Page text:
What will it take to make Linux popular?
In a recent interview Linus Torvalds, the mastermind behind the Linux kernel, said that the operating system is not as popular as Windows on consumer PCs because it doesn’t come preinstalled. Manufacturers sell the computers they make with an operating system on board, which most of the time is Windows. Why can’t it be Linux instead?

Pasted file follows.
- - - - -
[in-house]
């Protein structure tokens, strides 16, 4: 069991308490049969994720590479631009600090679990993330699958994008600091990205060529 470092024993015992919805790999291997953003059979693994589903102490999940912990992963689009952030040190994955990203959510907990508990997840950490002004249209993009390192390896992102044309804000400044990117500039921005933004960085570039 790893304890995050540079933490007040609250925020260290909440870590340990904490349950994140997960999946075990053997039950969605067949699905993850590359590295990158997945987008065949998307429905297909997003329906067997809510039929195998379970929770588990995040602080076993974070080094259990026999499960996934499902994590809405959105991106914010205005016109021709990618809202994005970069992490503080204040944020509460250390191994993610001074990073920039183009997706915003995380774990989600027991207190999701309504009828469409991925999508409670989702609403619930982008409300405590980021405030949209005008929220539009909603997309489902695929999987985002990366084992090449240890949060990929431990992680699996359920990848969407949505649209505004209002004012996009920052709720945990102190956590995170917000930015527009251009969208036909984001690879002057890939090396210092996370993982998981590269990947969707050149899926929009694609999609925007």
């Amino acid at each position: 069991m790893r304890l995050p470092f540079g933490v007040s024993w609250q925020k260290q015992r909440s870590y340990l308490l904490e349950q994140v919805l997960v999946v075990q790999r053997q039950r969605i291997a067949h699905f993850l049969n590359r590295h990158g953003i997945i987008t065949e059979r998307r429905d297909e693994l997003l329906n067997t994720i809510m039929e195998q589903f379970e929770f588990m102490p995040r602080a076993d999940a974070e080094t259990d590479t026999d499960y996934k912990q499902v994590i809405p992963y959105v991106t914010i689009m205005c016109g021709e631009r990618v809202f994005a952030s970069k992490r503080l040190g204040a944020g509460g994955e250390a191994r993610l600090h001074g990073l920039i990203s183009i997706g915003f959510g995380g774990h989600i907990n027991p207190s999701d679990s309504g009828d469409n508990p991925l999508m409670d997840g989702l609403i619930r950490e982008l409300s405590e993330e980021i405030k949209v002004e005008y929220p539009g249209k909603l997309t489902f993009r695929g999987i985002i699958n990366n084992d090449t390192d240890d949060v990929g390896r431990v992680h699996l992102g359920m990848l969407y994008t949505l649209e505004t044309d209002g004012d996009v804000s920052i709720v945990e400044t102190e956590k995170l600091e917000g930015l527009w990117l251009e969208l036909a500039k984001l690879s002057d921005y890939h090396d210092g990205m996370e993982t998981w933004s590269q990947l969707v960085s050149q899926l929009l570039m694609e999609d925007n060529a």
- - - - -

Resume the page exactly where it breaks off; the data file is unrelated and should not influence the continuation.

According to Net Applications, in 2011, sales estimates have Linux at roughly 1.5 percent usage share on desktop and laptop computers. Windows on the other hand was evaluated at 92 percent in the same estimate. The discrepancy in sales points out few of the issues that Linux has to overcome in order to reach a broader market adoption, but it can also provide a solution.
Here lies the problem behind Torvalds' thinking.